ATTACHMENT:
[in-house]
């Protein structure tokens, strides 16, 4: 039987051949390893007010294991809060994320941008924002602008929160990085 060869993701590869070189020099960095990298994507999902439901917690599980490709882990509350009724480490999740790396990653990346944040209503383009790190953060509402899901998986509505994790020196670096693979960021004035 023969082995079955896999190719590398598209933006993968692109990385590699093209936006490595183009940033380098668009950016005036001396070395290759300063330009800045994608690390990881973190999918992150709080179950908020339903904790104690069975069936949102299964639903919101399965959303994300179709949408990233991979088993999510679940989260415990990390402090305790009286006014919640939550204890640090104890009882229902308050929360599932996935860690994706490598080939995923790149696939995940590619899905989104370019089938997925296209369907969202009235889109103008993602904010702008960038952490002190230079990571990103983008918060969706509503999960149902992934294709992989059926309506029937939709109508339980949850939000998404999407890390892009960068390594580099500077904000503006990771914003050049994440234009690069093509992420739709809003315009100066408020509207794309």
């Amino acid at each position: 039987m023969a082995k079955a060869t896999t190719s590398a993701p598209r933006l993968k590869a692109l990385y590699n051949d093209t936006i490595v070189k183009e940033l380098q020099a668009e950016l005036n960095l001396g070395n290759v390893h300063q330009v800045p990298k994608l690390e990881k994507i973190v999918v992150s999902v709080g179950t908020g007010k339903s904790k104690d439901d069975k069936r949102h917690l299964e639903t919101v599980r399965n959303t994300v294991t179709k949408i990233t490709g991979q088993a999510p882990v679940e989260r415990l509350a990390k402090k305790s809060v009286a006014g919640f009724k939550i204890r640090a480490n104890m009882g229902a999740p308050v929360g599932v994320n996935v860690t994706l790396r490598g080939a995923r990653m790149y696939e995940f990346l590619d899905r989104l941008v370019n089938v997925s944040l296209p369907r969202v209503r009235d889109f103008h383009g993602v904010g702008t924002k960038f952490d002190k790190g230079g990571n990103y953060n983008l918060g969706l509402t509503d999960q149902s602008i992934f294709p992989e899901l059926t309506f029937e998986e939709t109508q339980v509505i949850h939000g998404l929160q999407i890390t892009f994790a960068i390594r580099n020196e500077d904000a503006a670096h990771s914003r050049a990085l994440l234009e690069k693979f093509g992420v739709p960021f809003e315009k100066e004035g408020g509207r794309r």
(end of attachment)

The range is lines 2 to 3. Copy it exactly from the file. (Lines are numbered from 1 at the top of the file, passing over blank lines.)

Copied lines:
């Protein structure tokens, strides 16, 4: 039987051949390893007010294991809060994320941008924002602008929160990085 060869993701590869070189020099960095990298994507999902439901917690599980490709882990509350009724480490999740790396990653990346944040209503383009790190953060509402899901998986509505994790020196670096693979960021004035 023969082995079955896999190719590398598209933006993968692109990385590699093209936006490595183009940033380098668009950016005036001396070395290759300063330009800045994608690390990881973190999918992150709080179950908020339903904790104690069975069936949102299964639903919101399965959303994300179709949408990233991979088993999510679940989260415990990390402090305790009286006014919640939550204890640090104890009882229902308050929360599932996935860690994706490598080939995923790149696939995940590619899905989104370019089938997925296209369907969202009235889109103008993602904010702008960038952490002190230079990571990103983008918060969706509503999960149902992934294709992989059926309506029937939709109508339980949850939000998404999407890390892009960068390594580099500077904000503006990771914003050049994440234009690069093509992420739709809003315009100066408020509207794309």
């Amino acid at each position: 039987m023969a082995k079955a060869t896999t190719s590398a993701p598209r933006l993968k590869a692109l990385y590699n051949d093209t936006i490595v070189k183009e940033l380098q020099a668009e950016l005036n960095l001396g070395n290759v390893h300063q330009v800045p990298k994608l690390e990881k994507i973190v999918v992150s999902v709080g179950t908020g007010k339903s904790k104690d439901d069975k069936r949102h917690l299964e639903t919101v599980r399965n959303t994300v294991t179709k949408i990233t490709g991979q088993a999510p882990v679940e989260r415990l509350a990390k402090k305790s809060v009286a006014g919640f009724k939550i204890r640090a480490n104890m009882g229902a999740p308050v929360g599932v994320n996935v860690t994706l790396r490598g080939a995923r990653m790149y696939e995940f990346l590619d899905r989104l941008v370019n089938v997925s944040l296209p369907r969202v209503r009235d889109f103008h383009g993602v904010g702008t924002k960038f952490d002190k790190g230079g990571n990103y953060n983008l918060g969706l509402t509503d999960q149902s602008i992934f294709p992989e899901l059926t309506f029937e998986e939709t109508q339980v509505i949850h939000g998404l929160q999407i890390t892009f994790a960068i390594r580099n020196e500077d904000a503006a670096h990771s914003r050049a990085l994440l234009e690069k693979f093509g992420v739709p960021f809003e315009k100066e004035g408020g509207r794309r």